President Mike Battistel and his partners in Cascadia Windows manufacture in Gloucester Estates and have about 70 employees.

President Mike Battistel and his partners in Cascadia Windows manufacture in Gloucester Estates and have about 70 employees.

Langley company making Passive House windows

Locally made windows are the next leap in energy efficiency.

A Langley company is at the forefront of making windows that lose less heat during cold weather and let less heat indoors during hot weather.

Most Canadians are a generation or more past the time when homes has single-pane glass windows.

Double-pane, low-e windows are the most commonly used.

But even those windows are still about an R-2. (R value is the capacity of a material to resist heat flow). Standard house walls are about R-15.

So what’s the next benchmark? Mike Battistel, president of Cascadia Windows, unveiled it recently.

“Heat takes the path of least resistance and that’s the windows,” Battistel explained.

His Aldergrove firm has created fibreglass windows that meet Passive House standards, making them R-7.

Passive House is a set of standards that require very little energy to heat and cool a home.

The company providing its more energy-efficient fibreglass windows to places around the globe has grown up in Langley and operates at a factory in Gloucester Estates. Now it has created Passive House windows for even more energy efficiency.

Battistel started in construction, doing window installs on big projects during the leaky condo crisis.

“Windows are one big part of the building envelope,” he explained.

Taking what he learned, Battistel returned to school for engineering at BCIT and went into construction assessment and building rehab.

In 2007, he and his partners started Cascadia.

“It was pretty evident that energy consumption was the next big thing,” Battistel said. “Windows play a massive role in that.”

At the time commercial windows were only available with aluminum frames. Cascadia makes fibreglass frames which are more energy efficient.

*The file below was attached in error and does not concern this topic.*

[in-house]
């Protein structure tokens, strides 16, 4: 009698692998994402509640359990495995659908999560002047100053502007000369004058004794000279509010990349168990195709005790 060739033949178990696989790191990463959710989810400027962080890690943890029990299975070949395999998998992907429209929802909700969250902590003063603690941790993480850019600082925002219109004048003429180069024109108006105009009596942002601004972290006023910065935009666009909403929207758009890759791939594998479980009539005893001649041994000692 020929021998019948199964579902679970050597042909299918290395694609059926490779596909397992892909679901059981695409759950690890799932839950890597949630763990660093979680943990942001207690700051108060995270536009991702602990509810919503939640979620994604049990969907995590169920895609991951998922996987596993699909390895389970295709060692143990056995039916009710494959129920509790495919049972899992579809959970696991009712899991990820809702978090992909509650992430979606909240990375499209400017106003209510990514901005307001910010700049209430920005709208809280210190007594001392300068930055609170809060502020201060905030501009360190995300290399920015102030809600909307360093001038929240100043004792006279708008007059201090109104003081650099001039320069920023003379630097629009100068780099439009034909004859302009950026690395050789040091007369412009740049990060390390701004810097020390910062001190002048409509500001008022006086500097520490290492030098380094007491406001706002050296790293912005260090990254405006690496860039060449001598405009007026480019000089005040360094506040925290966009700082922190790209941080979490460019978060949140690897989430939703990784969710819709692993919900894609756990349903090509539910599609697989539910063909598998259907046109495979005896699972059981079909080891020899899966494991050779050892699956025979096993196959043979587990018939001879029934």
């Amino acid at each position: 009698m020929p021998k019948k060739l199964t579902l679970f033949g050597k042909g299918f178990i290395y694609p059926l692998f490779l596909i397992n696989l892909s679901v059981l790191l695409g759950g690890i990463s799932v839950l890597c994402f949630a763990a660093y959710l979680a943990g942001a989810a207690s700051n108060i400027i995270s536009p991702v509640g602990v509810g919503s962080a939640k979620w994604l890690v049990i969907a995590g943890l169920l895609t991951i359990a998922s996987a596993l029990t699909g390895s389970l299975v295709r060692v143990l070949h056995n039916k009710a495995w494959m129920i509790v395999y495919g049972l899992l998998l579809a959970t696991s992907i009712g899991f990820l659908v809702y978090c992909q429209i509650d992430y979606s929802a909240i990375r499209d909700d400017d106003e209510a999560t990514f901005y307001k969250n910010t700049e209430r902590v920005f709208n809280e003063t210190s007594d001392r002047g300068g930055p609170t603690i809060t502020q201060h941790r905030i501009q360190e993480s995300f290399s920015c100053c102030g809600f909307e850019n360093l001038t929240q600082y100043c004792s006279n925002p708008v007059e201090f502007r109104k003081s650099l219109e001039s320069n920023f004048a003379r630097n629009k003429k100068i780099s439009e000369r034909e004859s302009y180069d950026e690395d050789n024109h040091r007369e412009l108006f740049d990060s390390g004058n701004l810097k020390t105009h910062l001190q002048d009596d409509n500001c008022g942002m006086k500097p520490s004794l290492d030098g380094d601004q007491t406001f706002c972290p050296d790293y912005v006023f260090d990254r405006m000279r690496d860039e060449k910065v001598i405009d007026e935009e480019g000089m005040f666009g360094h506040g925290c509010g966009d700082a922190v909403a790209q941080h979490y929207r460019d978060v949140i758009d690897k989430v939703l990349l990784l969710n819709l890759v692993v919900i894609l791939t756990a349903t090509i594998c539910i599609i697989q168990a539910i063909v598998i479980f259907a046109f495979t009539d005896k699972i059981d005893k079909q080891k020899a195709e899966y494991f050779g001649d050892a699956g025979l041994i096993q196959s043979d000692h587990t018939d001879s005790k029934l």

Now they’ve gone to the next level with the Passive House windows.

Cascadia has its foot in the door as construction rules change. Recently Vancouver mandated that all new public buildings meet Passive House standards. And, Langley Township has started its Green Build Permit program, which provides rebates for using construction materials that are more eco-friendly.

Cascadia is one of three Passive House window companies in North America and the only one using its own design. Others use European designs.

Cascadia’s more energy-efficient fibreglass windows are used in residential and commercial projects, and are already in the top 10 per cent of thermal efficiency in the industry.

“We want to go even further,” Battistel said.

The company is awaiting its Passive House certification to be finalized this summer.

The company’s gone to a three-pane window with a fibreglass frame, locks on all four sides to ensure the window contacts with seals or gaskets, argon gas between the glass to reduce heat transfer and other special features to be more energy efficient.

Yes, that extra tech makes the windows more expensive up front, Battistel confirmed. But he noted reduced utility bills and a life expectancy of 50 years or more – compared to 10 to 20 years on most residential windows.

He pointed to the Belmont strata building in Vancouver, which went with his company’s fibreglass windows (not its Passive House windows), and third-party testing showed its heating costs went from $18,000 per year to $2,000.

 

(Heather Colpitts/Langley Advance)

(Heather Colpitts/Langley Advance)

About 70 people work at Cascadia Windows which is based in Gloucester Estates.

About 70 people work at Cascadia Windows which is based in Gloucester Estates.

(Heather Colpitts/Langley Advance)

(Heather Colpitts/Langley Advance)

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